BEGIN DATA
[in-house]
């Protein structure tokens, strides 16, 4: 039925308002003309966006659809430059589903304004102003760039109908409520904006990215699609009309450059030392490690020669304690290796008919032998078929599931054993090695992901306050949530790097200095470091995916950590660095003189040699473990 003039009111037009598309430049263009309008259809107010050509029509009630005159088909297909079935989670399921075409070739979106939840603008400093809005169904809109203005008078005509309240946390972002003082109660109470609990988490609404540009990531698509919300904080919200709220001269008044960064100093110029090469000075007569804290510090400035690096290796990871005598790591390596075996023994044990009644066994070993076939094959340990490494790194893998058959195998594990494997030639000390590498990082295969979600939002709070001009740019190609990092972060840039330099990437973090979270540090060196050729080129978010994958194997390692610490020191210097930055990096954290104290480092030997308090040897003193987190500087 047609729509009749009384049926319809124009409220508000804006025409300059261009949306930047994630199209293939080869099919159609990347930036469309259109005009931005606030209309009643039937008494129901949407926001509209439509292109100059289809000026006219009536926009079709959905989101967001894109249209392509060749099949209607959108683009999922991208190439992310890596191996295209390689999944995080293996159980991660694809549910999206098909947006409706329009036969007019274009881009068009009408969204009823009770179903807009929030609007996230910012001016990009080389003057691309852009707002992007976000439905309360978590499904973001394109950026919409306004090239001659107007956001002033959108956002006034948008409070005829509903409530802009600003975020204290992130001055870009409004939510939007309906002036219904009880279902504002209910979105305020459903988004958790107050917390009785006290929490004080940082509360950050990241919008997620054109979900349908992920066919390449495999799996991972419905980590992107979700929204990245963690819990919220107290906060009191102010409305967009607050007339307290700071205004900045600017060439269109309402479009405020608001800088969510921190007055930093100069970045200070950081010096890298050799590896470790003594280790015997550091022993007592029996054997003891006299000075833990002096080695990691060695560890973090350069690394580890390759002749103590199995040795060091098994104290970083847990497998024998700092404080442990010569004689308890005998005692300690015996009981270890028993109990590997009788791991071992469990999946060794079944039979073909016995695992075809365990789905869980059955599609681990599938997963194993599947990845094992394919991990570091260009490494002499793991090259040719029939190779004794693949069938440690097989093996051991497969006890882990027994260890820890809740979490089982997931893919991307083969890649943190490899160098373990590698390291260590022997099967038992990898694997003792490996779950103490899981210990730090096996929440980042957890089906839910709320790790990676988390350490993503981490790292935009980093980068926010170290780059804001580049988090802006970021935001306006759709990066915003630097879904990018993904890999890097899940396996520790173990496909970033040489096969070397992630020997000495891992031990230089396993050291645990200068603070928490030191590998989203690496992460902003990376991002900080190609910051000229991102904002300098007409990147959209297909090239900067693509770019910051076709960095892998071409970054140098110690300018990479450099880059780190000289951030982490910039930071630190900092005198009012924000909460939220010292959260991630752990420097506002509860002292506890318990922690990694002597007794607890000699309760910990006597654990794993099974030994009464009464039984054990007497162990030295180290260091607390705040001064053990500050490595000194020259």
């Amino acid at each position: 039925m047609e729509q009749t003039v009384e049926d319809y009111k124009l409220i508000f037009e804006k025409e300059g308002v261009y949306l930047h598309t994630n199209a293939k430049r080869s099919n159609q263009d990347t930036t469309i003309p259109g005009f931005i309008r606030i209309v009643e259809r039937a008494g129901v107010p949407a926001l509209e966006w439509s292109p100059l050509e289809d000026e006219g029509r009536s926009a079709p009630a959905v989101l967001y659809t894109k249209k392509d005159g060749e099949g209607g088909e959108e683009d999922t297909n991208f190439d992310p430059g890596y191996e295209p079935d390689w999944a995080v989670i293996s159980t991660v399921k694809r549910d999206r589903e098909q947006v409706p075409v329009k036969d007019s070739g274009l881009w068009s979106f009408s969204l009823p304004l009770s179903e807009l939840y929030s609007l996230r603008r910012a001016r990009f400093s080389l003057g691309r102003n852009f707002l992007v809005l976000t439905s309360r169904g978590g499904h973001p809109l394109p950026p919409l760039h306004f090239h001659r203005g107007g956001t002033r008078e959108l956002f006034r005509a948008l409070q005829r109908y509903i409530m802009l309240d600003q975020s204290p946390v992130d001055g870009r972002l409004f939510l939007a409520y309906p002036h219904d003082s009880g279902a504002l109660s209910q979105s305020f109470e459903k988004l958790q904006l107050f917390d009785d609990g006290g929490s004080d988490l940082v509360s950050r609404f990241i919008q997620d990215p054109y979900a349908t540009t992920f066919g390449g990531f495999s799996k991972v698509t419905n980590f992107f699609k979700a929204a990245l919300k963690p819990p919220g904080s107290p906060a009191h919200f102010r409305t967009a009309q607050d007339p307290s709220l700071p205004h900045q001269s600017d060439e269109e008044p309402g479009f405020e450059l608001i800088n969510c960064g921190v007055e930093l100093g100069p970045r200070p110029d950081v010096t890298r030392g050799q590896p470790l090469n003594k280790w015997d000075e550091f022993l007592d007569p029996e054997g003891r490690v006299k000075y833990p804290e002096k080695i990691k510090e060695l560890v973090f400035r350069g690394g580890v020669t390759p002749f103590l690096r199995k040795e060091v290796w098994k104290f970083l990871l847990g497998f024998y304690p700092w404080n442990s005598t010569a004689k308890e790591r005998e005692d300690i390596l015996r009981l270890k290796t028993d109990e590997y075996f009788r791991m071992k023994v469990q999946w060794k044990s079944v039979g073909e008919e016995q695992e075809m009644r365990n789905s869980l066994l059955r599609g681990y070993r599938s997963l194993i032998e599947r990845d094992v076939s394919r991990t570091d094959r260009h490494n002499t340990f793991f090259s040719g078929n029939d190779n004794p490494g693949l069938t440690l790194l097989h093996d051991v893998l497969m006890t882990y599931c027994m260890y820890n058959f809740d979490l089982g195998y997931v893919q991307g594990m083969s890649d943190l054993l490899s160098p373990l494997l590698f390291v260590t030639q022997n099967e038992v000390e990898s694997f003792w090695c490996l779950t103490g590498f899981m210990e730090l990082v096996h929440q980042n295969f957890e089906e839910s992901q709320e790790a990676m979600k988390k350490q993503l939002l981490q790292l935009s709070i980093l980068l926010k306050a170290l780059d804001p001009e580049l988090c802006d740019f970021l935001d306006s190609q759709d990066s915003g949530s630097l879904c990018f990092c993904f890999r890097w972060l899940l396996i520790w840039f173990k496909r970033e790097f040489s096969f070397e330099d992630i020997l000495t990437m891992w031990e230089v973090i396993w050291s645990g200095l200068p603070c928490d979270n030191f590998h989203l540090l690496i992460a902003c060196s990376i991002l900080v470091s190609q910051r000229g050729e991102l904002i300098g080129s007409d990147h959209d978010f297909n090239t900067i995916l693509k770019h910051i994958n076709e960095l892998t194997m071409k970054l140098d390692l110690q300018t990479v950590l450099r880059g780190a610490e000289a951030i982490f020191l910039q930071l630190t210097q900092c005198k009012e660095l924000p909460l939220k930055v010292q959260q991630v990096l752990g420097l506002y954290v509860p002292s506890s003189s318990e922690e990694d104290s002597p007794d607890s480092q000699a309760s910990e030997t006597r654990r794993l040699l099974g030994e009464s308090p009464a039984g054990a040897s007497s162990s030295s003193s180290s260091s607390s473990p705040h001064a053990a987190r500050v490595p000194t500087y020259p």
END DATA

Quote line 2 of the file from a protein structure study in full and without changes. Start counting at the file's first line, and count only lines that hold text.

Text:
């Protein structure tokens, strides 16, 4: 039925308002003309966006659809430059589903304004102003760039109908409520904006990215699609009309450059030392490690020669304690290796008919032998078929599931054993090695992901306050949530790097200095470091995916950590660095003189040699473990 003039009111037009598309430049263009309008259809107010050509029509009630005159088909297909079935989670399921075409070739979106939840603008400093809005169904809109203005008078005509309240946390972002003082109660109470609990988490609404540009990531698509919300904080919200709220001269008044960064100093110029090469000075007569804290510090400035690096290796990871005598790591390596075996023994044990009644066994070993076939094959340990490494790194893998058959195998594990494997030639000390590498990082295969979600939002709070001009740019190609990092972060840039330099990437973090979270540090060196050729080129978010994958194997390692610490020191210097930055990096954290104290480092030997308090040897003193987190500087 047609729509009749009384049926319809124009409220508000804006025409300059261009949306930047994630199209293939080869099919159609990347930036469309259109005009931005606030209309009643039937008494129901949407926001509209439509292109100059289809000026006219009536926009079709959905989101967001894109249209392509060749099949209607959108683009999922991208190439992310890596191996295209390689999944995080293996159980991660694809549910999206098909947006409706329009036969007019274009881009068009009408969204009823009770179903807009929030609007996230910012001016990009080389003057691309852009707002992007976000439905309360978590499904973001394109950026919409306004090239001659107007956001002033959108956002006034948008409070005829509903409530802009600003975020204290992130001055870009409004939510939007309906002036219904009880279902504002209910979105305020459903988004958790107050917390009785006290929490004080940082509360950050990241919008997620054109979900349908992920066919390449495999799996991972419905980590992107979700929204990245963690819990919220107290906060009191102010409305967009607050007339307290700071205004900045600017060439269109309402479009405020608001800088969510921190007055930093100069970045200070950081010096890298050799590896470790003594280790015997550091022993007592029996054997003891006299000075833990002096080695990691060695560890973090350069690394580890390759002749103590199995040795060091098994104290970083847990497998024998700092404080442990010569004689308890005998005692300690015996009981270890028993109990590997009788791991071992469990999946060794079944039979073909016995695992075809365990789905869980059955599609681990599938997963194993599947990845094992394919991990570091260009490494002499793991090259040719029939190779004794693949069938440690097989093996051991497969006890882990027994260890820890809740979490089982997931893919991307083969890649943190490899160098373990590698390291260590022997099967038992990898694997003792490996779950103490899981210990730090096996929440980042957890089906839910709320790790990676988390350490993503981490790292935009980093980068926010170290780059804001580049988090802006970021935001306006759709990066915003630097879904990018993904890999890097899940396996520790173990496909970033040489096969070397992630020997000495891992031990230089396993050291645990200068603070928490030191590998989203690496992460902003990376991002900080190609910051000229991102904002300098007409990147959209297909090239900067693509770019910051076709960095892998071409970054140098110690300018990479450099880059780190000289951030982490910039930071630190900092005198009012924000909460939220010292959260991630752990420097506002509860002292506890318990922690990694002597007794607890000699309760910990006597654990794993099974030994009464009464039984054990007497162990030295180290260091607390705040001064053990500050490595000194020259």